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Illustration: Aïda Amer/Axios

Opening Day of the impeachment hearings hardly hit blockbuster status, generating middling viewer interest compared with other Trump-era political hearings.

Why it matters: Democrats are banking on the public spectacle of the hearings to shift more independents and Republicans in favor of impeaching President Trump — but new data about Wednesday's hearing shows the difficulty in capturing the attention of a nation that's developed a higher tolerance for permanent political drama under the current president.

By the numbers:

  • Day One's 13 million live TV viewers fell well shy of James Comey's testimony in June 2017 (19.5m); the Christine Blasey Ford/Brett Kavanaugh hearing from September 2018 (20m); and the Michael Cohen hearing in February (16m).
  • The impeachment hearing, which featured some newsy testimony from Bill Taylor and George Kent, generated 7 million social media interactions on Wednesday, according to data from social analytics company NewsWhip.
  • That's higher than the 6 million for Comey on the day of his testimony but shy of the 8 million for Robert Mueller's testimony -- and way below the 18 million for the Kavanaugh/Ford hearing.

Yes, but: While the other events were confined to a single day of viewing, the public impeachment hearings will play out over many days. It's unclear whether that could scatter viewership, or build interest over time.

Between the lines: A number of factors may be working to suppress viewer interest.

  • The outcome of the impeachment saga appears predictable and predetermined at this point: The Democratic-led House will impeach and the Republican-led Senate will acquit.
  • The testimonies are largely known ahead of time: Witnesses have already been deposed during hours-long questioning and the transcripts released. The information that comes out in public isn't expected to change much. The main difference is that it's being televised rather than playing out behind closed doors.
  • Media echo chambers mean there are few facts and narratives agreed upon by the left and the right.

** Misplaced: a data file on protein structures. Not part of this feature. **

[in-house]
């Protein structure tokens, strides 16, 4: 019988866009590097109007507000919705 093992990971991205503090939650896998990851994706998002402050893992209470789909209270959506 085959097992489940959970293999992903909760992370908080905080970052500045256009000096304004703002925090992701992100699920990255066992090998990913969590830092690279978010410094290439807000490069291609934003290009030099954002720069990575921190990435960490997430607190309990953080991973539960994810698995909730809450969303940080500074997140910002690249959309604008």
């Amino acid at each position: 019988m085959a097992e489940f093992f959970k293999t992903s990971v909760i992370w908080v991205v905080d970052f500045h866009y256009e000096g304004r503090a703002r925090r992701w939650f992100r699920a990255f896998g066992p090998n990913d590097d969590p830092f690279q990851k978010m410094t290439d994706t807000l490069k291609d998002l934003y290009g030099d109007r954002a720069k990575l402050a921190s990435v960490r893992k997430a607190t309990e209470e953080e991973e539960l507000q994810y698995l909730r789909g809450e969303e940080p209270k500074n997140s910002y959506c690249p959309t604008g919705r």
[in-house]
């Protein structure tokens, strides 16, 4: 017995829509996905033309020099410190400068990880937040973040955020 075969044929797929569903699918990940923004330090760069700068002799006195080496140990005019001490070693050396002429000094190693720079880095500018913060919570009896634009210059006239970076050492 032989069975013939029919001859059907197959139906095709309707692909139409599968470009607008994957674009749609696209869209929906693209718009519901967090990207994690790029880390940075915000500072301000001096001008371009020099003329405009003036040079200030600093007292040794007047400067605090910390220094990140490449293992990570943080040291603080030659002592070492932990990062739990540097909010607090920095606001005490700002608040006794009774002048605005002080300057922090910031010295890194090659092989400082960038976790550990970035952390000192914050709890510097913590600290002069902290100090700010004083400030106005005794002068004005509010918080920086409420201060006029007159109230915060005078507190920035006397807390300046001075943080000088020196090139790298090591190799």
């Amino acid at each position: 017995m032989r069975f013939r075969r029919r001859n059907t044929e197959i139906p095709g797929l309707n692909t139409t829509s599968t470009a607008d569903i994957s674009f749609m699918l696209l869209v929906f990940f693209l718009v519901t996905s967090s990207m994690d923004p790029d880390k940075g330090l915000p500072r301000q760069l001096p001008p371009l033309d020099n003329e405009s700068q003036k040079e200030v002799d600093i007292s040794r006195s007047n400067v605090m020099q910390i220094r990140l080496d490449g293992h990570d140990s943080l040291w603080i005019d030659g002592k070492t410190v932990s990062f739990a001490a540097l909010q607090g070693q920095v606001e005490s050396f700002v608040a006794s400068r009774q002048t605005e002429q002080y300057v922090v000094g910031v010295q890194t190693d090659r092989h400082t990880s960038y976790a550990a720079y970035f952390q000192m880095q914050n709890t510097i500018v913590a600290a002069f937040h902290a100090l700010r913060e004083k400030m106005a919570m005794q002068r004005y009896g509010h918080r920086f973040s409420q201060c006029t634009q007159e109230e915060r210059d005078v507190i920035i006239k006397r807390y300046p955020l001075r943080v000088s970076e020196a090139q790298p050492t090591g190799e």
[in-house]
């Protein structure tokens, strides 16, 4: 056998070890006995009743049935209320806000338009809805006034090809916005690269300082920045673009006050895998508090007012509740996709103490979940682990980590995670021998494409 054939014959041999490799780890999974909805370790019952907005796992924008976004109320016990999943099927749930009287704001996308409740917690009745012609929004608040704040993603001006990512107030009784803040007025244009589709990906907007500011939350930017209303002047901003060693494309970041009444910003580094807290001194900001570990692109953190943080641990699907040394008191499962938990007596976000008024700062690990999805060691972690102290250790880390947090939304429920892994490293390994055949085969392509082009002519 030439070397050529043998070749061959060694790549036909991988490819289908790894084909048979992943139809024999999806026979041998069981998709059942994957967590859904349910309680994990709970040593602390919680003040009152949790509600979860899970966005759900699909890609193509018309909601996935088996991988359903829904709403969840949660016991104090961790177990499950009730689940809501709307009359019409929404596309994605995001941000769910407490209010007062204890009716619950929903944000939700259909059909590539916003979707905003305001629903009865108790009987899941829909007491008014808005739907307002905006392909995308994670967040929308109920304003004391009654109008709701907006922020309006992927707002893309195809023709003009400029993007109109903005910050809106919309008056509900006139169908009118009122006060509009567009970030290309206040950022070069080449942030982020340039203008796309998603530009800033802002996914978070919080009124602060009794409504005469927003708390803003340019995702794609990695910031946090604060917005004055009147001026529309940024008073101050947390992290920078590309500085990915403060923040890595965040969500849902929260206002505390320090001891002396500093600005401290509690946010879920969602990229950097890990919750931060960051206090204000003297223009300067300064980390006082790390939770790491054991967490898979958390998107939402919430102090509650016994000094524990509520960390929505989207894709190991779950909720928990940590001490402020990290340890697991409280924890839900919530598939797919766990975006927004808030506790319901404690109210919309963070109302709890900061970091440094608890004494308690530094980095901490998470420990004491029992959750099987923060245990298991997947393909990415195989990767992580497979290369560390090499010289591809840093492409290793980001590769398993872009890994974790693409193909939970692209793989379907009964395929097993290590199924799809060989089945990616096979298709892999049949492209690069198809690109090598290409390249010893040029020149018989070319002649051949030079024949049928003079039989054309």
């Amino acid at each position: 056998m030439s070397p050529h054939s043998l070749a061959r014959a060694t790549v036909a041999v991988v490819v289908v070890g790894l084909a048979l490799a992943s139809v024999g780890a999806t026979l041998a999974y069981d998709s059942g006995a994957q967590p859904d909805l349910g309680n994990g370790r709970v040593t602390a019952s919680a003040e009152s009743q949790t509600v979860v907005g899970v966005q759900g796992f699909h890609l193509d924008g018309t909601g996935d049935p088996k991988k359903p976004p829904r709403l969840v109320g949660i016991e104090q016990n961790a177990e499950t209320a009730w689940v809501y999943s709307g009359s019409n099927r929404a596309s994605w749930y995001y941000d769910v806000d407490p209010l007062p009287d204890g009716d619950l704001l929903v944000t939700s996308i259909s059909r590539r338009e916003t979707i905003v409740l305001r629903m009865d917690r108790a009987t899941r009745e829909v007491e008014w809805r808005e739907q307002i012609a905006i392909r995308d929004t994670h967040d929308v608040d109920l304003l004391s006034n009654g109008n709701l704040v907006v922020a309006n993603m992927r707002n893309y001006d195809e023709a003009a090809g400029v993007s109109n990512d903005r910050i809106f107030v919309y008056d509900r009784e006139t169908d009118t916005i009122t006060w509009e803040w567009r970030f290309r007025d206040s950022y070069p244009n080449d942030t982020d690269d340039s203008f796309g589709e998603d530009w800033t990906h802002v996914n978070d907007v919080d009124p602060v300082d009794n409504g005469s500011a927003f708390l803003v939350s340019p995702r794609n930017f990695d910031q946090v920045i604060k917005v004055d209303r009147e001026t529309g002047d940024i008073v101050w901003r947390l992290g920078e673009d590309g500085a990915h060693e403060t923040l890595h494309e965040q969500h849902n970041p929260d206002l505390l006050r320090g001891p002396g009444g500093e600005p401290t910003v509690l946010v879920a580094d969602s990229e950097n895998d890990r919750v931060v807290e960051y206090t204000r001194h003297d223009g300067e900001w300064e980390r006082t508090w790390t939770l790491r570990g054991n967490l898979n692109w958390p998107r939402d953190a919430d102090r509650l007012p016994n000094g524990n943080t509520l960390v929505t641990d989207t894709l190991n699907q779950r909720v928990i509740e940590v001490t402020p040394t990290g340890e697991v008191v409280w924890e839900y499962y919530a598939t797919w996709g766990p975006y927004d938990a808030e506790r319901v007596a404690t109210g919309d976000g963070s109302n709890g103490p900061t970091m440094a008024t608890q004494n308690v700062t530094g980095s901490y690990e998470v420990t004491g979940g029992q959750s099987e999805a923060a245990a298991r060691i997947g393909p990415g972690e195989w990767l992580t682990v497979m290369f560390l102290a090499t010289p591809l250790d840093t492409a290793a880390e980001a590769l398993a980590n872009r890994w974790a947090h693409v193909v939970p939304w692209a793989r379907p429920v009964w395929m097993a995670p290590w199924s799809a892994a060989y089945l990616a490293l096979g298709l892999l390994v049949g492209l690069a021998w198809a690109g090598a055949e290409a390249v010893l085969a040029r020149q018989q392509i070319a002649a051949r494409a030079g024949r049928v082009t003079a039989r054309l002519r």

• The witnesses weren't household names until the last month, making them unfamiliar — and less interesting — to many Americans.
  • Americans could be experiencing hearing fatigue after sitting through the day-long slog for other high-profile Trump-era testimonies.
  • The daytime airing prevents many potential viewers from being able to tune in.

The bottom line: While public hearings may be Democrats' best chance to shift the status quo, 81% of voters say their opinions about impeachment already are mostly set.

Go deeper

Trump sues New York Times and his niece over tax report

Former President Trump hosting a boxing match in Hollywood, Florida on Sept. 11. Photo: Chandan Khanna/AFP via Getty Images

Former President Trump filed a $100 million lawsuit against the New York Times and his niece Mary Trump on Tuesday over the news outlet's 2018 reporting on his tax records, the Daily Beast first reported.

Details: The suit, filed in New York's Dutchess County, alleges NYT journalists "engaged in an insidious plot to obtain confidential and highly-sensitive records" and that they "convinced" Mary Trump to "smuggle records out of her attorney's office and turn them over to The Times."

Brazil's health minister tests positive for COVID during UN summit in N.Y.

President of Brazil Jair Bolsonaro (L) and Health Minister Marcelo Queiroga in Brasilia, Brazil, in May. Photo: Andressa Anholete/Getty Images

Brazil's Health Minister Marcelo Queirog has tested positive for COVID-19 while in New York City for the United Nations General Assembly (UNGA), he confirmed Tuesday night.

Why it matters: Hours earlier, Queirog had accompanied Brazilian President Jair Bolsonaro to the UNGA. The Biden administration expressed concern last week that the gathering of world leaders could become a coronavirus "superspreader event."

House passes government funding, debt ceiling bill

Speaker Nancy Pelosi. Photo by Kevin Dietsch/Getty Images

The House passed a bill on Tuesday to fund the government through early December, along with a measure to raise the debt ceiling through December 2022.

Why it matters: The stopgap measure, which needs to be passed to avoid a government shutdown when funding expires on Sept. 30, faces a difficult journey in the Senate where at least ten Republicans would need to vote in favor.